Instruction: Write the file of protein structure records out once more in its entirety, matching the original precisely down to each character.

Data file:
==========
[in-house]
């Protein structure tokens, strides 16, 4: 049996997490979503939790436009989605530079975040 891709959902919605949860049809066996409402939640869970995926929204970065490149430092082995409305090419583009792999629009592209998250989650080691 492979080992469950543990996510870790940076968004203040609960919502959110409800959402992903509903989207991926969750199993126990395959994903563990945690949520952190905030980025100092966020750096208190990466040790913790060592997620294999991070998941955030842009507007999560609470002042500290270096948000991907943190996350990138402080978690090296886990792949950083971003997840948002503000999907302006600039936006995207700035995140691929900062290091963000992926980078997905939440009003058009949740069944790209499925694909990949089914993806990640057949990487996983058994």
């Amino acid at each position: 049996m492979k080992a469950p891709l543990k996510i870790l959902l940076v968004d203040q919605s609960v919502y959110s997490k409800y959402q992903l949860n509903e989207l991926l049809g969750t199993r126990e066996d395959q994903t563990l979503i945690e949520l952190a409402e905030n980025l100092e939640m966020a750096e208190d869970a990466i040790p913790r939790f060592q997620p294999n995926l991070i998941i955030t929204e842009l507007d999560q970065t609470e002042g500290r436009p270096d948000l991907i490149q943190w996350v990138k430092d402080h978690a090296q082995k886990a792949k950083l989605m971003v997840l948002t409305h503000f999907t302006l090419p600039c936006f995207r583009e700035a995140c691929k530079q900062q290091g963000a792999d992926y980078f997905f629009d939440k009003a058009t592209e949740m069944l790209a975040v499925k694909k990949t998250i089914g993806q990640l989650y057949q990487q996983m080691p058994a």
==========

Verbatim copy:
[in-house]
């Protein structure tokens, strides 16, 4: 049996997490979503939790436009989605530079975040 891709959902919605949860049809066996409402939640869970995926929204970065490149430092082995409305090419583009792999629009592209998250989650080691 492979080992469950543990996510870790940076968004203040609960919502959110409800959402992903509903989207991926969750199993126990395959994903563990945690949520952190905030980025100092966020750096208190990466040790913790060592997620294999991070998941955030842009507007999560609470002042500290270096948000991907943190996350990138402080978690090296886990792949950083971003997840948002503000999907302006600039936006995207700035995140691929900062290091963000992926980078997905939440009003058009949740069944790209499925694909990949089914993806990640057949990487996983058994």
């Amino acid at each position: 049996m492979k080992a469950p891709l543990k996510i870790l959902l940076v968004d203040q919605s609960v919502y959110s997490k409800y959402q992903l949860n509903e989207l991926l049809g969750t199993r126990e066996d395959q994903t563990l979503i945690e949520l952190a409402e905030n980025l100092e939640m966020a750096e208190d869970a990466i040790p913790r939790f060592q997620p294999n995926l991070i998941i955030t929204e842009l507007d999560q970065t609470e002042g500290r436009p270096d948000l991907i490149q943190w996350v990138k430092d402080h978690a090296q082995k886990a792949k950083l989605m971003v997840l948002t409305h503000f999907t302006l090419p600039c936006f995207r583009e700035a995140c691929k530079q900062q290091g963000a792999d992926y980078f997905f629009d939440k009003a058009t592209e949740m069944l790209a975040v499925k694909k990949t998250i089914g993806q990640l989650y057949q990487q996983m080691p058994a």